A KFC to Give the Colonel Indigestion

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Jeff Stern

A man walks past Kabul Fried Chicken in Kabul, Afghanistan.

As the sun sets in Kabul and the wail of the muezzin issuing from loudspeakers mounted on minarets calls the faithful to evening prayer, the fryer at KFC is being fired up for the evening rush. But Kabul Fried Chicken has little in common with the U.S. chain whose initials it copied: The chairs are a little too high for the tables, and the delights depicted in photographs mounted on the walls — big milkshakes, braised ribs, lattes — are conspicuously absent from the menu. The fare on offer is more egalitarian. Kebabs, pizza and, of course, fried chicken.

Kabul Fried Chicken is, if he is to be believed, the brainchild of Mirwais Abuldrahizmi, who long ago observed that the young people of the Muslim world like to express their cosmopolitan yearnings through their consumption habits. And returnee Afghans, like himself, bring with them visions from exile of girls without headscarves, shopping malls as social hubs, and the rituals of fast food. Many of today's young Kabulis are as nomadic as those who traveled the silk road hundreds of years ago, as the return of thousands forced into exile by successive wars enables an uneven cosmopolitanism to take root in the city.

Mirwais' own wartime travels took him to Kuwait, where he opened a doner kebab restaurant, and learned that young people were bored with their household fare, and expressed their worldliness by eating things their mother's couldn't cook. So after serving Turkish cuisine in Kuwait, he turned to serving soul food in the erstwhile stamping ground of the Taliban.

"The Colonel was a visionary," Mirwais says. "He was the first to envision fried chicken as a commercial food. I see myself as the Afghan Colonel Sanders." Indeed, Mirwais' chicken tastes, at least to the expatriate palate, remarkably similar to its American inspiration — and he's not disclosing the source of his recipe.

Mirwais is not the only Afghan pretender to the Colonel Sanders mantle in Kabul. Another is Jamshed, who uses only one name, and runs one of three rival KFCs. Jamshed's recipe for success includes more than just a secret combination of herbs and spices. Young men are drawn like flies to the music videos blasting out of his store's open doors; the slack-jawed patrons watching Shakira, onscreen, writhing while covered alternately in mud, men, and nothing are sampling a bite-size package of Western decadence.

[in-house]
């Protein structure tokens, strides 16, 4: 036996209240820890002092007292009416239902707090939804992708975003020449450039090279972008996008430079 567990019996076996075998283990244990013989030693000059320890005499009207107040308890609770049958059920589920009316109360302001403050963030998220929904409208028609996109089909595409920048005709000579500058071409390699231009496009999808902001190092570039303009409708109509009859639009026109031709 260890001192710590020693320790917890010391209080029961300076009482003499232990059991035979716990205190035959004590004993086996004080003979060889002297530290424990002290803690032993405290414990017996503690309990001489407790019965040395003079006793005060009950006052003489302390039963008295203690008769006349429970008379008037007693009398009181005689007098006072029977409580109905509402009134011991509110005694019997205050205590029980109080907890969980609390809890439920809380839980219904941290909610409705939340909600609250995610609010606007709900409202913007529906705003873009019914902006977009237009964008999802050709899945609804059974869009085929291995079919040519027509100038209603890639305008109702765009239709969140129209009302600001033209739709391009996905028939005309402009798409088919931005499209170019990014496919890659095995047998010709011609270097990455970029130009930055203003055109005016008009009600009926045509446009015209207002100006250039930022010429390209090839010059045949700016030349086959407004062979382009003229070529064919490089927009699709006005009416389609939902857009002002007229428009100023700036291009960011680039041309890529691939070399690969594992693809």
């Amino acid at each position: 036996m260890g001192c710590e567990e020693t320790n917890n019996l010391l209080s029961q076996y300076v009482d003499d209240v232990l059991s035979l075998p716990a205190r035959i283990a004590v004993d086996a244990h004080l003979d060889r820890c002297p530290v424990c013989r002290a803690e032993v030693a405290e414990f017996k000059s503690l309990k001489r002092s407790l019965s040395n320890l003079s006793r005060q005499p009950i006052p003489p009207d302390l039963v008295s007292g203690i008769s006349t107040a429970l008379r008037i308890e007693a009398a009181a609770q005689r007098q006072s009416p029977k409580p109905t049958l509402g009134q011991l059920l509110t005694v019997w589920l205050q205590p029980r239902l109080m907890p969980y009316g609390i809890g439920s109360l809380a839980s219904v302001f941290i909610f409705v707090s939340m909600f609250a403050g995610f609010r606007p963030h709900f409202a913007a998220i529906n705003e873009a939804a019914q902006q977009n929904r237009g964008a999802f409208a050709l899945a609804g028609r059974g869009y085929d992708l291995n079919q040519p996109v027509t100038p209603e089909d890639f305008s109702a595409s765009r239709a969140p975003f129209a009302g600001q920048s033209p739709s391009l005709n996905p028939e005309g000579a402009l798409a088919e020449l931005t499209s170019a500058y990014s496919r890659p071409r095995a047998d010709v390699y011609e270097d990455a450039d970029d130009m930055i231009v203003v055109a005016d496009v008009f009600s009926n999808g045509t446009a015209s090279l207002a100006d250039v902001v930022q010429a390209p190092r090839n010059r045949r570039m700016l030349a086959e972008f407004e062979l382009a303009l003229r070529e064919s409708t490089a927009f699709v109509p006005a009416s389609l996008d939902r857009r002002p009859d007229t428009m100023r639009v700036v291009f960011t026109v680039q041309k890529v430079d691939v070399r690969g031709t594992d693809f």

Jamshed spits a bit when he talks — hopefully he cooks in silence. He claims that after being told by the (real) KFC regional HQ in Lahore, Pakistan, that opening a franchise in Kabul would cost him a few hundred thousand dollars, he opted to go the pirate route. He claims to have bought the U.S.-based KFC's secret fried chicken recipe on the black market for $1,200, although obviously that claim can't be verified. "You can get anything at the bazaar in Pakistan," he says. And he filched real KFC iconography off the Internet for his restaurant's promotional materials and decorations.

Over at Mirwais' store, even the staff seem to believe they're actually affiliated with the real KFC, and when Mirwais is absent, one employee explains in detail an arrangement with KFC corporate that includes a five-year contract period, stipulations about naming rights, and training trips to Dubai — all of which Mirwais summarily dismisses. Nor have the authorities raised intellectual property concerns with the various local KFC imitators; officials from various arms of government are more likely to come looking for bribes.

Jamshed and Mirwais have something of a rivalry between their respective Kabul Fried Chicken outlets. They refer to each other euphemistically as "friends more than partners," though in reality they're neither. Each claims to be Kabul's original KFC imitator, and accuses the other of stealing the recipe from him. Imitation, of course, is endemic to Afghanistan's business environment. "We're an underdeveloped country," Mirwais says. "So we can't come up with our own ideas."

But while both owners defend their own knocking off of a global brand, they share a moral flexibility that allows each to complain of the other's transgression. Each claims Kabul Fried Chicken was his idea (sort of). And now there are four.